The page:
The Local Board’s submission centred on the consideration that AT had given to ‘Option 6’ of the configurations of the intersection considered by the agencies. In their analyses of the St Lukes Road upgrade, the New Zealand Transport Agency (NZTA) and AT identified the provision of one or two westbound lanes turning left from Great North Road to St Lukes Road. This was to address queuing issues during the evening commuter peak period. AT and NZTA concluded that two lanes would be required which would necessitate the removal of the six Pohutukawas. This option was included in the July 2013 application to Auckland Council.
Auckland Council Parks, Sport and Recreation (Parks) and the Waitematā & Albert-Eden Local Boards raised concerns about this approach and observed that the option of removing one of the three eastbound lanes Great North Road immediately east of the interchange had not been considered. In March 2014 another analysis was undertaken by Beca looking at this option. It noted that traffic performance had been considered but not geometric, consenting and safety issues. An Aurecon review in May 2014 again considered this option along with the five that had already been proposed and referred to it as Option 6. Option 6 proposes two eastbound lanes in Great North Road for the first 135m from the interchange. After that the traffic lanes would divide into the existing four lane arrangement approaching the Stadium Road intersection.
The modelling in the Beca report shows that there are only marginal differences between the two and three lane treatments. But the assessment in that report challenged by the Local Board’s expert witness, David Mitchell, is that in ‘non-typical’ situations the three-lane layout ‘provides much greater flexibility and resilience.’ In the view of Mr Mitchell, it is ‘extremely unusual to include redundancy in a transport network simply to ease congestion from a non-typical incident on the motorway such as a crash.’ He goes on to cite other evidence that this is not an approach that has been taken in other parts of Auckland concluding that ‘Option 6 appears to have been discounted not because it doesn’t meet with project objectives, but solely because of an apparent desire to introduce redundancy into the transport network.’ Not only would Option 6 leave the trees in place, it would also be less expensive to build.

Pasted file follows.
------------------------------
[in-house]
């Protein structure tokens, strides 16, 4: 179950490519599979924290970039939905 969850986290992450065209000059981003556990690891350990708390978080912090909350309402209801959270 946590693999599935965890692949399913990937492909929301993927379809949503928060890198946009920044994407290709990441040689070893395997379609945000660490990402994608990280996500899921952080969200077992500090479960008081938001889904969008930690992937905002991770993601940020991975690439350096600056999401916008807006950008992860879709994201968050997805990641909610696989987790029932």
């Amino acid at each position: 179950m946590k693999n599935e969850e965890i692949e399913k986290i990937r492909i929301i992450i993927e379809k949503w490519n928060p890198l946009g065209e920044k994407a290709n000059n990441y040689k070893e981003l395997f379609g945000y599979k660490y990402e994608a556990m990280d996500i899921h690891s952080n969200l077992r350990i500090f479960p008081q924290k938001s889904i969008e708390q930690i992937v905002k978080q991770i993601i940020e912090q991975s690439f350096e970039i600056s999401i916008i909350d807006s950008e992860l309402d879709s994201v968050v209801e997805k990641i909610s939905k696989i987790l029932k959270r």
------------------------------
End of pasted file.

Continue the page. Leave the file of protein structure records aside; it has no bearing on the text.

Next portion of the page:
The statement of Local Board Chair, Shale Chambers, is here.
The Chair of the Board of Independent Commissioners, Leigh McGregor, asked submitters if they had any proof to verify the oft-repeated claim that the trees were planted as a public works project during the Depression. In a fantastic piece of twitter-sourced research, Jolisa Gracewood was quickly furnished by Phillip Lyth with this historic newspaper article which showed (although not incontrovertibly) that trees had been planted in the area in the 1920s.
The Requiring Authority (AT) needn’t weigh the alternatives against each other or even demonstrate that the one they have chosen is objectively the best. All they need to demonstrate is that other options have been considered. The Requiring Authority has the final say, not council. Furthermore, the legislation is very permissive regarding large infrastructural projects of this nature. It’s in the hands of the independent commissioners now and we’re told that we’ll have a decision by 17 December.
UPDATE: The Hearing Panel has recommended that the trees be removed.